On the one hand, the Jewish story is about the land of Israel. It begins with Abraham’s journey toward it. It continues with a second journey in the days of Moses, with the family now become a people. Judaism is a religion of place: the holy land, the physical location in which the people of the covenant are summoned to create a sacred society based on justice and compassion, human dignity and freedom. It was to be stand in the greatest possible contrast to the great empires with which it was surrounded – nations predicated on demographic strength and military power, tyrannical regimes and hierarchical societies with absolute rulers and populations measured in the mass, not the worth of the individual. Judaism has a home, a place where it belongs.
Yet most of Jewish history was spent outside that home. Abraham was forced, by famine, into exile. So was Jacob. Genesis ends with the patriarchal family in Egypt. Deuteronomy ends with Moses in sight of the promised land but not destined to enter it. Jewish history is a story of exiles – to Assyria, then Babylon, then the long series of dispersions from the Roman conquest to the birth of the modern State of Israel in 1948. As Isaiah Berlin noted: ‘It was once said by the celebrated Russian revolutionary, Alexander Herzen, writing in the mid-nineteenth century, that the Slavs had no history, only geography. The position of the Jews is the reverse of this. They have enjoyed rather too much history and too little geography’ (The Power of Ideas, p. 143).
This paradox is essential to Judaism and what makes it unique among the world’s faiths. On the one hand, the G-d of Israel is utterly unlike the gods of the ancient world. He is not confined to this place, that nation: He is everywhere. Yet He is not remote, abstract. He has a home – or, to put it more precisely, He lives among a people that has a home. That is why Judaism is attached to a holy land – but at the same time it remains G-d’s people even when in exile from the land.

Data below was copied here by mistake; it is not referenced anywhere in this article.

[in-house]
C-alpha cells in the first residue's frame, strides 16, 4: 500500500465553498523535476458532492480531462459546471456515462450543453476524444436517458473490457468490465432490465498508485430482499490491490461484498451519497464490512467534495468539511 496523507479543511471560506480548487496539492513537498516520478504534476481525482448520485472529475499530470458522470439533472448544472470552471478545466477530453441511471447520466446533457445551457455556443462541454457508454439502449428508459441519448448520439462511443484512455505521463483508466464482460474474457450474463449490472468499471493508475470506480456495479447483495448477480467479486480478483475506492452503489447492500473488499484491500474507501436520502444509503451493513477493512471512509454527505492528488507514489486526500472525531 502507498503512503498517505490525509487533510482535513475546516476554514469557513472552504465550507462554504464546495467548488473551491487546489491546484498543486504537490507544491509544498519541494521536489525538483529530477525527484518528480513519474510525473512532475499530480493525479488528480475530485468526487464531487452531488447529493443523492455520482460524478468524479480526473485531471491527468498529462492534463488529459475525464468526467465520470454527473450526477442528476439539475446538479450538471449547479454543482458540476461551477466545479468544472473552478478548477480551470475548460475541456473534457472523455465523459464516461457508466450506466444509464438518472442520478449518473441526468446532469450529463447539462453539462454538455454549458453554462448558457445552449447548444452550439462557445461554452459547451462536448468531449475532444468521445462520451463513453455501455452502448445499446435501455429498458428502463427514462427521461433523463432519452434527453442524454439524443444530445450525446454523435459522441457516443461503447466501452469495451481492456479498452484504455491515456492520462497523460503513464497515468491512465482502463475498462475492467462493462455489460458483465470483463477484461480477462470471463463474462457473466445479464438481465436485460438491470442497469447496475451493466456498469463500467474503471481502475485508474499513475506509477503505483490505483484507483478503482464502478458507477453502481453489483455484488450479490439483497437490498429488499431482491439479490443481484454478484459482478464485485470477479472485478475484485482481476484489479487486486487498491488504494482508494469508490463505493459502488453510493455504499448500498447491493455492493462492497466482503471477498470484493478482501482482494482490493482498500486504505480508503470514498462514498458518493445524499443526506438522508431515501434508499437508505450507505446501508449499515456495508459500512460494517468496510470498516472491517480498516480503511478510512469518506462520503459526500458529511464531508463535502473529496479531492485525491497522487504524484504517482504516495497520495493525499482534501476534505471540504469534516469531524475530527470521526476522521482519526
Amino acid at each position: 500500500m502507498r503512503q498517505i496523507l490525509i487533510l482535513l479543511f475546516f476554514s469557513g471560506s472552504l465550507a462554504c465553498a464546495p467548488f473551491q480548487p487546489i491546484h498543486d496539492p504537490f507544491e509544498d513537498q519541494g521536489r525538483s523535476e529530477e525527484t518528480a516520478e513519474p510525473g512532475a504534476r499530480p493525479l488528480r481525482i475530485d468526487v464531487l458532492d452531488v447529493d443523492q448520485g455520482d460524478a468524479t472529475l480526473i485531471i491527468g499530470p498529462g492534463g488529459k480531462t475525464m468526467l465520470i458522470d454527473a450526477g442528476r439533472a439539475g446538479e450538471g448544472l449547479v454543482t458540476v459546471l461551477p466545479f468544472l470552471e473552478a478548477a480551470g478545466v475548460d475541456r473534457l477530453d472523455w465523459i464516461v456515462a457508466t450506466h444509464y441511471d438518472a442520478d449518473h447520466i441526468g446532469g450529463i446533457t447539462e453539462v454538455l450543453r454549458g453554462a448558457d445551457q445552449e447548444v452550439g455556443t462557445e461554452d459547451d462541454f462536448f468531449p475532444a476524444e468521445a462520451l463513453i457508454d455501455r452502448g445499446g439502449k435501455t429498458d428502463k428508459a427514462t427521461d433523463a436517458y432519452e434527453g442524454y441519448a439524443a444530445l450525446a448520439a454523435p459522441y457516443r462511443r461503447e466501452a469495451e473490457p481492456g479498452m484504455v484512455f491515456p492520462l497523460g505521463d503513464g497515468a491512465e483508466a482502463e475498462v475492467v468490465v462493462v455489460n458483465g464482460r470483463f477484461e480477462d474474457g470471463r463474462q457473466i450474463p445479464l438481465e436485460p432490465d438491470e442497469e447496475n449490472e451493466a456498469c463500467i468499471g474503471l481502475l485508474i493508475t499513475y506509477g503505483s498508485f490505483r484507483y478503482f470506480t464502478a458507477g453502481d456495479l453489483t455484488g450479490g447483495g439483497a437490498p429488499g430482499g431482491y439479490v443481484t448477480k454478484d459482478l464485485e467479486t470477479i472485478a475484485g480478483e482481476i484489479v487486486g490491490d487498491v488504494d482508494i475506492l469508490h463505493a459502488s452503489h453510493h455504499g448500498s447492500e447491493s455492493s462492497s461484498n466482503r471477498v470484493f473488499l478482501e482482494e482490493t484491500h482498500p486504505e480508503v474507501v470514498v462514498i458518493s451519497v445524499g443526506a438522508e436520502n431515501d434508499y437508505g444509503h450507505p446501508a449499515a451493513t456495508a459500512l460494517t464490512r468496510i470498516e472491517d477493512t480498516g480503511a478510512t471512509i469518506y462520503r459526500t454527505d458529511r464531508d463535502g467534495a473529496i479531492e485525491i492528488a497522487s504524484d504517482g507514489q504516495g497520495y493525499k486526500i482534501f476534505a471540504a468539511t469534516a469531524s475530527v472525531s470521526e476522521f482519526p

It is thus no accident that the Israelites received their greatest revelation – the moment that forged them into a nation – outside the land, Bemidbar, ‘in the wilderness’, the place that is not a place, just as Jacob received his two great revelations (the vision of a ladder stretching from earth to heaven, and the wrestling match with a stranger) in the midst of journeys, in places that were between: neither starting point nor destination.
The giving of the Torah in the wilderness is an essential feature of Jewish history. Had the Israelites received the Torah in the land, it would be indissolubly associated with the land. Exile would mean the end of the covenant. It would make no more sense to keep Torah while in exile than to obey the laws of Russia while living in Spain. What made the G-d of Israel different was the fact that He was sovereign of the universe, not a local deity. That is why the Jewish people survived dispersion. Only the G-d of everywhere can be found and worshipped anywhere.